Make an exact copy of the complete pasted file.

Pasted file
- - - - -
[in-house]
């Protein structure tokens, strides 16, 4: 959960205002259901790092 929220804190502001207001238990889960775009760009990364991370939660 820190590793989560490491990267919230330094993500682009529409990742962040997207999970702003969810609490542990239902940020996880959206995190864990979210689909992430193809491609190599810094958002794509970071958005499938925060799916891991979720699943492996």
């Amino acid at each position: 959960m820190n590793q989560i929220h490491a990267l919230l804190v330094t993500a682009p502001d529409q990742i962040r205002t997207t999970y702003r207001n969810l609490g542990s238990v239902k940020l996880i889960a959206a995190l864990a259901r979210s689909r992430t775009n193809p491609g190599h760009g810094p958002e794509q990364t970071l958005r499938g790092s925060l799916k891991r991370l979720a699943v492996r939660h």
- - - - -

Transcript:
[in-house]
């Protein structure tokens, strides 16, 4: 959960205002259901790092 929220804190502001207001238990889960775009760009990364991370939660 820190590793989560490491990267919230330094993500682009529409990742962040997207999970702003969810609490542990239902940020996880959206995190864990979210689909992430193809491609190599810094958002794509970071958005499938925060799916891991979720699943492996």
């Amino acid at each position: 959960m820190n590793q989560i929220h490491a990267l919230l804190v330094t993500a682009p502001d529409q990742i962040r205002t997207t999970y702003r207001n969810l609490g542990s238990v239902k940020l996880i889960a959206a995190l864990a259901r979210s689909r992430t775009n193809p491609g190599h760009g810094p958002e794509q990364t970071l958005r499938g790092s925060l799916k891991r991370l979720a699943v492996r939660h």